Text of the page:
2012-2013 State Budget May Revise
Governor Brown’s May Revise of the 2012-13 budget presents the stark reality that the deficit has increased and additional revenue is critical to stave off devastating cuts to education and public safety programs. In January 2012, the state faced a budget shortfall of $9.2 billion. The May Revision estimates a shortfall that has increased to $15.7 billion as a result of reduced revenue collections and prevention of some cuts by the courts and the federal government.
One of the reasons for reduced revenue collection is that the Corporation Tax forecast has decreased by $1.3 billion in the current year. Despite a prediction of increased corporate profits, corporate tax collections are not estimated to increase due to increased use of tax breaks by corporations and the enactment of the elective single sales factor apportionment.
The May Revise puts forward a tax measure that combines the Millionaire’s Tax with the Governor’s original tax proposal. The measure would raise an estimated $8.5 billion if approved by voters in November 2012. The funding is dedicated only to education and public safety. The proposal includes:
- Temporary quarter cent increase in state sales tax for four years;
- Increase in taxes on the state’s wealthiest taxpayers for seven years.
The Revise increases the trigger cuts proposed in the January budget from $5.3 billion to $6.1 billion in additional cuts if the proposed tax increases are not approved by voters in November. Those cuts include:
- $5.5 billion from K-14 education;
- $250 million each from UC and CSU;
- Remaining cuts would come from the Department of Forestry and Fire Protection, Department of Fish and Game, funding for Park Rangers, State beach lifeguards and Department of Justice law enforcement programs.
State Government and Workforce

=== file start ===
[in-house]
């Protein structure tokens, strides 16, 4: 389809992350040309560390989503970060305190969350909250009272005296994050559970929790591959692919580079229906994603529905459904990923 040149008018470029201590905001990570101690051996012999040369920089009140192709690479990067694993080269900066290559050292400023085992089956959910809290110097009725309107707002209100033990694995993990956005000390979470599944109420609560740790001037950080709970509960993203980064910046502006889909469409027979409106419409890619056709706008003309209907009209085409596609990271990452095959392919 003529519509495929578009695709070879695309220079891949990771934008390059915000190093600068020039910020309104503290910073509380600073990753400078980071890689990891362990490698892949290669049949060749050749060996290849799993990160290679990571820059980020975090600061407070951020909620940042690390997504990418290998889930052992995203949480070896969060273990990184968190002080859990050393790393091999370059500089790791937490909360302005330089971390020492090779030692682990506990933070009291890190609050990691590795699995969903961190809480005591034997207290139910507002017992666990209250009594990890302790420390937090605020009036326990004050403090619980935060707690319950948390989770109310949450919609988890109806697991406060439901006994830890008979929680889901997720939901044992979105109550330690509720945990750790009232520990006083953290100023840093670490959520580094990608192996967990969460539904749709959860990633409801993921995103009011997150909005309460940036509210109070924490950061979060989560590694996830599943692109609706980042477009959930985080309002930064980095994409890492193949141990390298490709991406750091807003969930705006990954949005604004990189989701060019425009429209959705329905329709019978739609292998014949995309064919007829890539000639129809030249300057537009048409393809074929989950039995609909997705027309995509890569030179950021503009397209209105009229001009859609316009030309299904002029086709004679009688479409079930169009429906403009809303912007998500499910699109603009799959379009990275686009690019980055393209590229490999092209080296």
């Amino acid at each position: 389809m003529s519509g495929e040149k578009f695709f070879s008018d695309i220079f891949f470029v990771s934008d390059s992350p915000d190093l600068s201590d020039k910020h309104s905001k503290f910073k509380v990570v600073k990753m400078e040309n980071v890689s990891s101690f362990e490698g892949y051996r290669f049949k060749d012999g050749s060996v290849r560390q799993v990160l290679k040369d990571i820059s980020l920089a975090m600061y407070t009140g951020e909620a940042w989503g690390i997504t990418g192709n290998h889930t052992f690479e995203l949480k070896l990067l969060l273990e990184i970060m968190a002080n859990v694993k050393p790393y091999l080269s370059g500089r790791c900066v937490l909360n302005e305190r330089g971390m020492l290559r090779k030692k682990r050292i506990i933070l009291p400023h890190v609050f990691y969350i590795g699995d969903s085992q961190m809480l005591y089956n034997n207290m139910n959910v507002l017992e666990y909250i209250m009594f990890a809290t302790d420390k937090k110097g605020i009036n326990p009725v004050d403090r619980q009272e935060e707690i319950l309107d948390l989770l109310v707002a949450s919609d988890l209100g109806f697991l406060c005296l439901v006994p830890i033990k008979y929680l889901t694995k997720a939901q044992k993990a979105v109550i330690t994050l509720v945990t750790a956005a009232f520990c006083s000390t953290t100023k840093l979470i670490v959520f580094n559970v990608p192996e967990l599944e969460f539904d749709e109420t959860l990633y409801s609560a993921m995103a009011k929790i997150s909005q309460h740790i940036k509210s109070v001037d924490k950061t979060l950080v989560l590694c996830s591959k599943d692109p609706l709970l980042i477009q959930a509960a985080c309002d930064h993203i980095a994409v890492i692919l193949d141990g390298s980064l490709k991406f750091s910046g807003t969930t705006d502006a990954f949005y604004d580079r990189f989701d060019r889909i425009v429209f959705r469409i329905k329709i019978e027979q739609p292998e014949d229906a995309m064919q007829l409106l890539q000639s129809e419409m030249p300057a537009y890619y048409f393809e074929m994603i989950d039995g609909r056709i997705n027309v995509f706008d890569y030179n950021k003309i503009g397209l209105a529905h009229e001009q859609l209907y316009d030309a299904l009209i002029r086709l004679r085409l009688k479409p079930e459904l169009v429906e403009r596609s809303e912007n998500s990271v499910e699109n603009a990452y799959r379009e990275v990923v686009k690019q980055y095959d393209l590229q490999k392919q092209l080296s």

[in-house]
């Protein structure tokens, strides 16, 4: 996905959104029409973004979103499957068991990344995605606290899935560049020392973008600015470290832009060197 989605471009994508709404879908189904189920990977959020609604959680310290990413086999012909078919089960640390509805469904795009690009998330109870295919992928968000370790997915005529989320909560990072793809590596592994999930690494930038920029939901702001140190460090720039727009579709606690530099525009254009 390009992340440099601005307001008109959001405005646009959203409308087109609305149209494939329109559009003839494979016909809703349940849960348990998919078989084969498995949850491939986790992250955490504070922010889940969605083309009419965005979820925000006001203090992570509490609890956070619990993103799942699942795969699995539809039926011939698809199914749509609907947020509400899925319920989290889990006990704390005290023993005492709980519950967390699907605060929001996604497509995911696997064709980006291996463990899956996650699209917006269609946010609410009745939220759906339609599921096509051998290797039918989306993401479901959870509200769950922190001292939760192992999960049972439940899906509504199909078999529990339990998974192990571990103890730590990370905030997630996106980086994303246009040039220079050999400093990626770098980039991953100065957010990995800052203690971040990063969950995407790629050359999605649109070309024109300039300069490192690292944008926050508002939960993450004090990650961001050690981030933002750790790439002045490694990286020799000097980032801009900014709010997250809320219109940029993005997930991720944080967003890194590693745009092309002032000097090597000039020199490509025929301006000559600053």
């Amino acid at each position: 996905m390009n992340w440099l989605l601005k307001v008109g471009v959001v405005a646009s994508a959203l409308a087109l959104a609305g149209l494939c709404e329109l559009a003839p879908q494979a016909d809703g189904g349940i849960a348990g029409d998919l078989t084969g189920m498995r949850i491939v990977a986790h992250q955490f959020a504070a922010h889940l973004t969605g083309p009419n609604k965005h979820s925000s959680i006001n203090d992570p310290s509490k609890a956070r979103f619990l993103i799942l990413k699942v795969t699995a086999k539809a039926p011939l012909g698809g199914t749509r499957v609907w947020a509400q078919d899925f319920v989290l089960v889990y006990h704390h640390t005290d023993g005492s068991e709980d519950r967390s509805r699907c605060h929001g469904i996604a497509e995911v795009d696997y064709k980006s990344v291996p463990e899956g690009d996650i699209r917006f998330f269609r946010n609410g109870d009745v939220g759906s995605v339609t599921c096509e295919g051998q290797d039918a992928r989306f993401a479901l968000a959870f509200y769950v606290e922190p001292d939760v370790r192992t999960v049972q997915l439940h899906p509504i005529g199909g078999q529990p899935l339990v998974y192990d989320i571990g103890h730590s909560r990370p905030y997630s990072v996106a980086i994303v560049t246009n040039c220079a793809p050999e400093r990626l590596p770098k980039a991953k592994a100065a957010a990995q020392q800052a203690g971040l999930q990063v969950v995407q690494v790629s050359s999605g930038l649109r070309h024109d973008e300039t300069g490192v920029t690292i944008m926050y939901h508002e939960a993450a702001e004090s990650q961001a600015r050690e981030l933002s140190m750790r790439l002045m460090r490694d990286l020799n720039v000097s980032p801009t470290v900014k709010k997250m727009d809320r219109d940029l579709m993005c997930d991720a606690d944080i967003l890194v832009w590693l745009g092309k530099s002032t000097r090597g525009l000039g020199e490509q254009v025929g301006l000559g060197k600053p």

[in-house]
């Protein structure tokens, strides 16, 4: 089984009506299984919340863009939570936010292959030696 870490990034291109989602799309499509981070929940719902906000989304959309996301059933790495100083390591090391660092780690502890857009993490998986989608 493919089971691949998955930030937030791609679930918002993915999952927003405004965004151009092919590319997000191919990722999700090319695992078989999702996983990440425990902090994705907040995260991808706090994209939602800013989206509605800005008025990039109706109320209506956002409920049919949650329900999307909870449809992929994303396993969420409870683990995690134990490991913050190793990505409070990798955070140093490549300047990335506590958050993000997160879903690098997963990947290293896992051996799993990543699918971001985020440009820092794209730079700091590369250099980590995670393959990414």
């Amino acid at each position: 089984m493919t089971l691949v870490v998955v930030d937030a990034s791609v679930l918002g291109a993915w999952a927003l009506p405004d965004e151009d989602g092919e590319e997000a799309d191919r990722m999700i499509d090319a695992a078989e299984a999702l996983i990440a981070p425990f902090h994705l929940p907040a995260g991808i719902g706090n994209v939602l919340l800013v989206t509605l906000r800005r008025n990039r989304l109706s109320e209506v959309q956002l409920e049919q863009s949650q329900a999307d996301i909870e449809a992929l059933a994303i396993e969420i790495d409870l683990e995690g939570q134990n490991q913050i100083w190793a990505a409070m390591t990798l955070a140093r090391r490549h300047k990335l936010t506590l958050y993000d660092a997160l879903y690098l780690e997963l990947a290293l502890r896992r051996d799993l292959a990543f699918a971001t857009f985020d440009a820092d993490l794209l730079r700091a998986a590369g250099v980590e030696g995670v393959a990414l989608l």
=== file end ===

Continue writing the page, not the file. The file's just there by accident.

The May Revise further squeezes budget savings out of the state workforce through the following measures:
- Workforce: Permanently reduce the state worforce by an additional 11,000 positions for a total reduction of 30,000 permanent positions in the 2012-13 budget;
- Pay: Reduction in state employee pay by 5 percent agreed upon through collective bargaining. The Administration proposes a four-day, 38-hour workweek for state employees in lieu of furloughs;
- Other Savings: Eliminates 22 boards and commissions for a total of 80 state entities eliminated since 2010-11.
- K-14: Funding flat if tax initiative passes. Growth in Prop 98 used to maintain current funding levels and pay down state debt to schools;
- UC and CSU: Delays $38 million to UC and allows CSU to negotiate and set employee health benefits—currently CSU pays 100 percent of health care premiums for employees;
- Cal Grants: Decreases Cal Grants by $38 million by imposing a new graduation rate standard for institutions.
Health and Human Services
- Medi-Cal: Reduces payments to hospitals and nursing homes that serve Medi-cal patients for $396 million savings;
- CalWORKS: Phases in welfare cuts on a slower track and softens some requirements from the January budget;
- Child Care: Restores $180 million for child care for famililes engaged in education or training along with other policy changes to child care services;
- IHSS: Cuts an additional $99 million by reducing IHSS recipient hours by 7 percent.
- Delay Court Construction: Redirects $240 million for court construction to trial court operations on a one-time basis. This will delay the start of 38 court construction projects. $50 million in court construction funding will be redirected to trial court operations on an on-going basis;
- Court Reserves: Reduces General Fund support for trial courts by $300 million and offsets the cut by taking local court reserves. The judicial council will now receive 3% ongoing for emergency funds they will control and distribute to trial courts.
- Retirement Contributions: Increases retirement contributions for state court employees from 5 percent to 8 percent.
- Loan from DI: Reduction in the proposed loan from the Disability Insurance (DI) Fund to pay for interest on the federal loan to the UI fund because the federal government lowered the interst rate on the loan;
- National Mortgage Settlement: Takes money from the National Settlement with banks to offset general fund debt service costs for housing and other spending for a $292 million General Fund savings;
- Redevelopment Agencies: Creates a framework to transfer RDA cash assets to cities, counties and special districts to fund services for a General Fund offset of $1.4 billion.
For questions, contact Sara Flocks.